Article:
St. Paul’s Mississippi Riverfront: An historic opportunity for minority economic development and job creation


Designating the St. Paul Riverfront as a St. Paul Minority Enterprise and Economic Development Zone (SPMEEDZ).

In 1994 newly elected Mayor, Norm Coleman, sensing that the St. Paul Mississippi riverfront held the potential for expansive economic growth and opportunity renamed the Riverfront Development Corporation the Saint Paul Riverfront Corporation.

Twenty-two years later one can be forgiven for not recognizing substantial public and private economic development along St. Paul’s Mississippi riverfront.

Which should compel us to reexamine what is the real opportunity for the riverfront.

Certainly taxpayers should consider whether or not the multitude of loud public pronouncements by multiple Mayors (including Norm Coleman) over the past decades about the potential of the riverfront have found good intentions thwarted by studies, visions and promises of “place- making.”

A lengthy piece in 2013 by Joe Kimball of MinnPost heralding the adoption of the “Great River Passage” plan is just one example of a lot of hype that has seen little in the way of real advancement.

As Kimball points out in his story, In the storage rooms at City Hall, you’ll find dusty copies of previous river-related studies conducted by the city, including a river framework from 1997, a corridor plan in 2001 and the Great River Park Chapter on 2007.”

I noted with interest an article that the Riverfront Corporation has on its website:

Which, of course, is a lofty and absolutely essential goal – reducing racial inequity.

Thoughtful design – place-making – championing of urban design – these are great development words.

But, it would be too much to claim that they have substantially reduced racial inequity in St. Paul and certainly haven’t done so along the St. Paul Mississippi riverfront.

Which is why there ought to be a radical new approach to how the St. Paul riverfront is handled with regard to economic development and job creation – and how it can be harnessed to effectively address racial inequity.

I believe that the Mayor and City Council should work to establish much of the 17 miles of the St. Paul Mississippi riverfront as The St. Paul Minority Enterprise and Economic Development Zone (SPMEEDZ).

The stated goal and objective of the SPMEEDZ should be simple:  To offer tax benefits and financing and other incentives to encourage minority owned businesses and investment to create new businesses and jobs along the St. Paul Mississippi riverfront.

By designating what is arguably the most valuable piece of economic development real estate in St. Paul – perhaps in the entire State of Minnesota – as the SPMEEDZ – the City of St. Paul will have done more in one fell swoop than has been done in the past twenty-two years to address racial inequity in the city’s economic development and job creation efforts.

It sends a strong message to minority businesses and investors – not just in Minnesota – but throughout the United States – that St. Paul is opening the door to one of the most compelling economic development opportunities for minorities in the Midwest.

It provides a clear and irrefutable focus on racial inequity – one that is rooted in building up communities of color by creating an enterprise and economic development zone that’s not located in an economically depressed or hard to develop region of the city.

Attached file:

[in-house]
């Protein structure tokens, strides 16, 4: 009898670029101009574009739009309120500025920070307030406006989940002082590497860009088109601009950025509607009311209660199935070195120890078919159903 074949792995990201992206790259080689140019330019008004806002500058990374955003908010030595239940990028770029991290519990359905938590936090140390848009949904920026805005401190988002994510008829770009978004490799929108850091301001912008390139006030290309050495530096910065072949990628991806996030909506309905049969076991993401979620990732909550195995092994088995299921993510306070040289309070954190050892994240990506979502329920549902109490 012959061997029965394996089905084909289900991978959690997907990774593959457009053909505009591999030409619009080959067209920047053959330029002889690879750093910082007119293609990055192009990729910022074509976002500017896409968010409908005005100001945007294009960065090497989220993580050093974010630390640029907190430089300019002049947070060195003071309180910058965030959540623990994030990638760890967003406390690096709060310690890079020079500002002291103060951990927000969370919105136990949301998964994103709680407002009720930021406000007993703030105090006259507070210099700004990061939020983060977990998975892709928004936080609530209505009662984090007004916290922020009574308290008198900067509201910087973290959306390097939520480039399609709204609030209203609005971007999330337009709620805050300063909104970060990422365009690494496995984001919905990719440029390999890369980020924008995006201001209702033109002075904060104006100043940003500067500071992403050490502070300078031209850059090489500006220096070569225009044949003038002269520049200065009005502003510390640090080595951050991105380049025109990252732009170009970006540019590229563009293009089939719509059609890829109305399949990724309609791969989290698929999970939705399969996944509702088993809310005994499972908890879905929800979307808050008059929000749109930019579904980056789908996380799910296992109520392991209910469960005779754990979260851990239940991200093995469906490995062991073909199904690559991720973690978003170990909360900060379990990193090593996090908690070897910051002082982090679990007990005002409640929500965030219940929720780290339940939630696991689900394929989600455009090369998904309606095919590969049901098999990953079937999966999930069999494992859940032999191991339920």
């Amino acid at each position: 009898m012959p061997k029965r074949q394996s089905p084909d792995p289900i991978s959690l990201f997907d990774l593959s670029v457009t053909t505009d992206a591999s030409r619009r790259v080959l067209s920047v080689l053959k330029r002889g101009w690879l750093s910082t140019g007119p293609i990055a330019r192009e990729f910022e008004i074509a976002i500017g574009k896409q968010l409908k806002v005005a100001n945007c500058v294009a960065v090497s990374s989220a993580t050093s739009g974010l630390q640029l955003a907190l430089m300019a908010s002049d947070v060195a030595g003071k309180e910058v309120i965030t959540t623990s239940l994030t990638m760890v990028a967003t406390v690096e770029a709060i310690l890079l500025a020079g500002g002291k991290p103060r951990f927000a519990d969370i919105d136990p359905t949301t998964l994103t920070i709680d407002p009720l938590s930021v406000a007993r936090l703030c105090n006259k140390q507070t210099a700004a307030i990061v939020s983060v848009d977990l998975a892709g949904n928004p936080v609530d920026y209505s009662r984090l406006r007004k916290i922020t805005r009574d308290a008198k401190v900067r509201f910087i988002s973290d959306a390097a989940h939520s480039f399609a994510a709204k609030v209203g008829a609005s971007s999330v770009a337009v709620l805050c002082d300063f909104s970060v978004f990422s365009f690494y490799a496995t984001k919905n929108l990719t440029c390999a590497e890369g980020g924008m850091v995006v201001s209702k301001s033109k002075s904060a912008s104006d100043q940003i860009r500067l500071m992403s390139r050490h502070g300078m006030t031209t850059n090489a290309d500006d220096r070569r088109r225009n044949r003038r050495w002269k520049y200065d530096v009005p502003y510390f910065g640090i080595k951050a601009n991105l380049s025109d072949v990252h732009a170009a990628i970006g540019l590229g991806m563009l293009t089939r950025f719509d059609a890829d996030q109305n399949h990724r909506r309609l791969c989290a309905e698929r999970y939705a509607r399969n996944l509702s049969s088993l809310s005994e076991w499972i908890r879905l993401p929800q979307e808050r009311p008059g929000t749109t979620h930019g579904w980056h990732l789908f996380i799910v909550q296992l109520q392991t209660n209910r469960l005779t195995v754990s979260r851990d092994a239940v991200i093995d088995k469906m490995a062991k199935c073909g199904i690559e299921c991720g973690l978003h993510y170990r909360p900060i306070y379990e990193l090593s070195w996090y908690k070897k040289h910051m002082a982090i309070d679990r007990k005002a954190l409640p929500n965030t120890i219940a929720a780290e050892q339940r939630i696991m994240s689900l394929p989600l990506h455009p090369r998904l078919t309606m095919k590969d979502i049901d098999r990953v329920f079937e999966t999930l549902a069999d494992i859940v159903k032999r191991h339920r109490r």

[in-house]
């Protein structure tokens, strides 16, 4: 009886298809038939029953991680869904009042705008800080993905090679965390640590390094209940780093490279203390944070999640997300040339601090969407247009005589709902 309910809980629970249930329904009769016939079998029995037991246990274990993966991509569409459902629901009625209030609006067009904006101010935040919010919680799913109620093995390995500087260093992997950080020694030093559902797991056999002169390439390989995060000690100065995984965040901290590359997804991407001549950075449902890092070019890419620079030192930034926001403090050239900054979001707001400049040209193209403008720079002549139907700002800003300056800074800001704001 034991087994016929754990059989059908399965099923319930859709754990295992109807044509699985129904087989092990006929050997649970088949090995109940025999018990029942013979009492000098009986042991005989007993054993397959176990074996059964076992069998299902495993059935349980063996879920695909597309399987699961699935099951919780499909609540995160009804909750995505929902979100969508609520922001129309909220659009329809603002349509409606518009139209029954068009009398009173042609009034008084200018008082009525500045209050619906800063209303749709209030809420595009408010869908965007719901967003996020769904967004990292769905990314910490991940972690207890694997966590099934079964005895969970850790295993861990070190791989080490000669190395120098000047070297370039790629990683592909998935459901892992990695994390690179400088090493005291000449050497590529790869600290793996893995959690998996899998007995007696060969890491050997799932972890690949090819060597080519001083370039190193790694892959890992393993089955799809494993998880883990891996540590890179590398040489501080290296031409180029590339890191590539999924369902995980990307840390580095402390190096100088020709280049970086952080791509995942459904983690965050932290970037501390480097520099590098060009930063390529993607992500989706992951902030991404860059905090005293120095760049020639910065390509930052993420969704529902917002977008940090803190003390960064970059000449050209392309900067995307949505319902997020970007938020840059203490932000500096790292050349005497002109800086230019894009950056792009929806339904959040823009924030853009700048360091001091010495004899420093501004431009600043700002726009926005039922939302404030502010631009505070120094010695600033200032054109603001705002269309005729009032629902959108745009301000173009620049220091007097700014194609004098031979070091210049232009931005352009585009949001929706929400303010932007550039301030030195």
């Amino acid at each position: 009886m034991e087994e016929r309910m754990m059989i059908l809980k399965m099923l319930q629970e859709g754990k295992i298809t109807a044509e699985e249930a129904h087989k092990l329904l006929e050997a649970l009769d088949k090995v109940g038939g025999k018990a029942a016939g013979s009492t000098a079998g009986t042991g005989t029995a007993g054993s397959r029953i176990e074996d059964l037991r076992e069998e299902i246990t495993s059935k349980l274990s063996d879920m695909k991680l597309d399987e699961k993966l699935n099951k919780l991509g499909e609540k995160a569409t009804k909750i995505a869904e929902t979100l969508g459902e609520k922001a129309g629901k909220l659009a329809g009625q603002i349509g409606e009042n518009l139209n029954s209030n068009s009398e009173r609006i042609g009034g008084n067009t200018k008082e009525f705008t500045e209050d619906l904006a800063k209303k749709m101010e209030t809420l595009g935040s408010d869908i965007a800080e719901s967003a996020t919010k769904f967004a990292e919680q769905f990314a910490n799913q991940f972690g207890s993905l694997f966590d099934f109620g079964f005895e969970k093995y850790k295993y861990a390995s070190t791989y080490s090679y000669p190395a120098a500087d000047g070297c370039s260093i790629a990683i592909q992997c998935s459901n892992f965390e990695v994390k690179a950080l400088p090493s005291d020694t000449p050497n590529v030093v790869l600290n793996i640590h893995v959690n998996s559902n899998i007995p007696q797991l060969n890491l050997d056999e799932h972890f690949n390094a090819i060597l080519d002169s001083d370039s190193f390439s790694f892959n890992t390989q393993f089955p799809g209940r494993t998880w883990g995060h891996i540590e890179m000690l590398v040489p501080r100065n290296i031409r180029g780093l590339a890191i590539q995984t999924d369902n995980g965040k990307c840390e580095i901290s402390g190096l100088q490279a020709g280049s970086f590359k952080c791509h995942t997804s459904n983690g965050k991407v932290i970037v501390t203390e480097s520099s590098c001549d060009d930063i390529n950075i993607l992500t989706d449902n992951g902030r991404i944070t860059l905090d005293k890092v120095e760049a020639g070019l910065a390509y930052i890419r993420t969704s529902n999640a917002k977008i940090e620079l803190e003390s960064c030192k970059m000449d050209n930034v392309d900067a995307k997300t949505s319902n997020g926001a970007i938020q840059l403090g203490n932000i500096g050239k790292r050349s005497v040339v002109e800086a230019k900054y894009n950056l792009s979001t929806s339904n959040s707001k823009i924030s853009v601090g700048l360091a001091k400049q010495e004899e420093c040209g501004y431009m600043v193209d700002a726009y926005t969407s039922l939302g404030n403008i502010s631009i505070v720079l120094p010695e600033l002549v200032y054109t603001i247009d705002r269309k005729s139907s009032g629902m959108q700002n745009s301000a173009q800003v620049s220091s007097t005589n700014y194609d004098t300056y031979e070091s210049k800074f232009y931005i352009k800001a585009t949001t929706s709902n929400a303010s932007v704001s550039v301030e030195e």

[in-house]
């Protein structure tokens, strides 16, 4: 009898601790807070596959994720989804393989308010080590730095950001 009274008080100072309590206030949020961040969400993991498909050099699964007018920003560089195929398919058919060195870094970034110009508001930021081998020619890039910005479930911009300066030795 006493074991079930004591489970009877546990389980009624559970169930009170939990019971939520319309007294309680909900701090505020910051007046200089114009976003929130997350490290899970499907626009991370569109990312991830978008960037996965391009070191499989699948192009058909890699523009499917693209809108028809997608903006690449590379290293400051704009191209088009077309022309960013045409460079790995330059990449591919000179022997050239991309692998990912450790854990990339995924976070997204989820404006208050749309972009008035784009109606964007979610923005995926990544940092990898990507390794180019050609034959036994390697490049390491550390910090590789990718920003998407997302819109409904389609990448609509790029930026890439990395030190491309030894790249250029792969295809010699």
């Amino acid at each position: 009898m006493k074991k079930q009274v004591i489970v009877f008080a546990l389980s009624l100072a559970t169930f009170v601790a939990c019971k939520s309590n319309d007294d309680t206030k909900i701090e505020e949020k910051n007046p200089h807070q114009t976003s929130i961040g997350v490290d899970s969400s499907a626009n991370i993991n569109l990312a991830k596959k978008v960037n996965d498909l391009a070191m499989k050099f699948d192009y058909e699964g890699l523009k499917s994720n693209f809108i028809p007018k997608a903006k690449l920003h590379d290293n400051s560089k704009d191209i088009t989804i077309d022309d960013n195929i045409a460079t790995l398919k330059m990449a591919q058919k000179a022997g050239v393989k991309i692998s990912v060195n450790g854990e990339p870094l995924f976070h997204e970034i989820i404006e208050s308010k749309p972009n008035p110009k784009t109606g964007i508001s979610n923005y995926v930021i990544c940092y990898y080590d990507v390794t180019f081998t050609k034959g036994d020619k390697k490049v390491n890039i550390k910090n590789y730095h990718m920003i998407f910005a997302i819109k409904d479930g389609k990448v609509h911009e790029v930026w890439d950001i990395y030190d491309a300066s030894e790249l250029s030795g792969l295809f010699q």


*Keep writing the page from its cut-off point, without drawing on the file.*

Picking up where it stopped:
(As a quick aside, we need to continue to strategically invest in economically depressed and hard to develop regions of the city.  But, the failure of most enterprise and economic development zones is that they are often located in areas which have been historically difficult to find interested investors and entrepreneurs without massive and, far too often, unsustainable public subsidies.)

No such problem should exist with St. Paul’s 17 miles of Mississippi riverfront.

Imagine a riverfront teeming with a rich tapestry of diverse cultures, ethnic restaurants, shops, artisans, entertainment and more – and with the kind of mix of public and private partnership that is the key to long-term success of these ventures.

Mayor Chris Coleman has shown his propensity for big vision and willingness to take risk.

The St. Paul Saints – St. Paul United – and other initiatives succeeded because he understood that bold action was required to cut through the clutter of studies, task forces and community conversations to get the job done.

One may not agree with the projects – but one can’t disagree with the outcome of the Mayor’s impatient, focused and urgent efforts to get those projects done.

The same impatience for action must be applied to riverfront development in St. Paul.

It won’t happen with a riverfront corporation focused on championing thoughtful urban design and place-making.

There is a role for those things in an urban center.  And, if that’s the role of the Riverfront Development Corporation, then let that be its role.

But, then someone needs to be responsible for actually creating economic development and jobs along the Mississippi riverfront.

Combining an urgent sense that something can and should be done with the historic opportunity to create a SPMEEDZ – along the most valuable piece of real estate in Minnesota – is the kind of vision the Mayor is capable of harnessing – and making a reality.

That is a lasting legacy of addressing racial inequity that will be paying dividends for generations to come in the form of minority business ownership, capital investment, economic growth and job creation.

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